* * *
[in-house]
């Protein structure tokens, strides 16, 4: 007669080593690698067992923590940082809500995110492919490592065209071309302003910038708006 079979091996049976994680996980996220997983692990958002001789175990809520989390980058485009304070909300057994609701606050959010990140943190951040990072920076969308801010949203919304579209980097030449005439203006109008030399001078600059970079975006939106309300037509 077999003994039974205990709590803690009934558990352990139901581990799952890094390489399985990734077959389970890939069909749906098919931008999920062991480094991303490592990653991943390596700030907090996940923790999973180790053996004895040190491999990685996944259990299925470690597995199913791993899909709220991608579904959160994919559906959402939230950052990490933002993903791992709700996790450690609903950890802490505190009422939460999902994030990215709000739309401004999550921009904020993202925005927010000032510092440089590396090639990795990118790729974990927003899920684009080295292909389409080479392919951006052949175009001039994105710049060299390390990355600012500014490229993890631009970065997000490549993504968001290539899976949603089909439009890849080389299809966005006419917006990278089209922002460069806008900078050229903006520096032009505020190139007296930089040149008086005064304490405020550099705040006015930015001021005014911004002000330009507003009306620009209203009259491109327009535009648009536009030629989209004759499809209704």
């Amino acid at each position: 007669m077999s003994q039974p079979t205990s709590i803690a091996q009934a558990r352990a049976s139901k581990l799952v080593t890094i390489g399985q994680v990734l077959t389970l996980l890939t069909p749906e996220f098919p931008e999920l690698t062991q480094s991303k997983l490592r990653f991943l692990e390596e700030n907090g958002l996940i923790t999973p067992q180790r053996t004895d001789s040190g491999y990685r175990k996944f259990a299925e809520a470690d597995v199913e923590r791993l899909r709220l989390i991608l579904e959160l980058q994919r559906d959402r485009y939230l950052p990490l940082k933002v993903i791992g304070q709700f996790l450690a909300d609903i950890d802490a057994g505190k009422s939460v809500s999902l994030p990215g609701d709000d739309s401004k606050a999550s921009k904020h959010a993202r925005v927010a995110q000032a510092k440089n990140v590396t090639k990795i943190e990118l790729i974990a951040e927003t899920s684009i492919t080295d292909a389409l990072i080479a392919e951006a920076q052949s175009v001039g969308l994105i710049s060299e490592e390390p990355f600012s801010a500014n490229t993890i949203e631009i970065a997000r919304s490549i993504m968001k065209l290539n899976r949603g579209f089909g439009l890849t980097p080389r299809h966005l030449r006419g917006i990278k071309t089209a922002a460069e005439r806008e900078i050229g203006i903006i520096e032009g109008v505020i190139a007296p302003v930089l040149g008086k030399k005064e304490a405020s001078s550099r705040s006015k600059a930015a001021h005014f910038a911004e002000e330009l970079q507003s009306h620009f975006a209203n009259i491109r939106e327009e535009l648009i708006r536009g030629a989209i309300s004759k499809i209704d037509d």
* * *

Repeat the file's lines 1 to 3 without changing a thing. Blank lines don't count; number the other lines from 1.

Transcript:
[in-house]
């Protein structure tokens, strides 16, 4: 007669080593690698067992923590940082809500995110492919490592065209071309302003910038708006 079979091996049976994680996980996220997983692990958002001789175990809520989390980058485009304070909300057994609701606050959010990140943190951040990072920076969308801010949203919304579209980097030449005439203006109008030399001078600059970079975006939106309300037509 077999003994039974205990709590803690009934558990352990139901581990799952890094390489399985990734077959389970890939069909749906098919931008999920062991480094991303490592990653991943390596700030907090996940923790999973180790053996004895040190491999990685996944259990299925470690597995199913791993899909709220991608579904959160994919559906959402939230950052990490933002993903791992709700996790450690609903950890802490505190009422939460999902994030990215709000739309401004999550921009904020993202925005927010000032510092440089590396090639990795990118790729974990927003899920684009080295292909389409080479392919951006052949175009001039994105710049060299390390990355600012500014490229993890631009970065997000490549993504968001290539899976949603089909439009890849080389299809966005006419917006990278089209922002460069806008900078050229903006520096032009505020190139007296930089040149008086005064304490405020550099705040006015930015001021005014911004002000330009507003009306620009209203009259491109327009535009648009536009030629989209004759499809209704």
């Amino acid at each position: 007669m077999s003994q039974p079979t205990s709590i803690a091996q009934a558990r352990a049976s139901k581990l799952v080593t890094i390489g399985q994680v990734l077959t389970l996980l890939t069909p749906e996220f098919p931008e999920l690698t062991q480094s991303k997983l490592r990653f991943l692990e390596e700030n907090g958002l996940i923790t999973p067992q180790r053996t004895d001789s040190g491999y990685r175990k996944f259990a299925e809520a470690d597995v199913e923590r791993l899909r709220l989390i991608l579904e959160l980058q994919r559906d959402r485009y939230l950052p990490l940082k933002v993903i791992g304070q709700f996790l450690a909300d609903i950890d802490a057994g505190k009422s939460v809500s999902l994030p990215g609701d709000d739309s401004k606050a999550s921009k904020h959010a993202r925005v927010a995110q000032a510092k440089n990140v590396t090639k990795i943190e990118l790729i974990a951040e927003t899920s684009i492919t080295d292909a389409l990072i080479a392919e951006a920076q052949s175009v001039g969308l994105i710049s060299e490592e390390p990355f600012s801010a500014n490229t993890i949203e631009i970065a997000r919304s490549i993504m968001k065209l290539n899976r949603g579209f089909g439009l890849t980097p080389r299809h966005l030449r006419g917006i990278k071309t089209a922002a460069e005439r806008e900078i050229g203006i903006i520096e032009g109008v505020i190139a007296p302003v930089l040149g008086k030399k005064e304490a405020s001078s550099r705040s006015k600059a930015a001021h005014f910038a911004e002000e330009l970079q507003s009306h620009f975006a209203n009259i491109r939106e327009e535009l648009i708006r536009g030629a989209i309300s004759k499809i209704d037509d």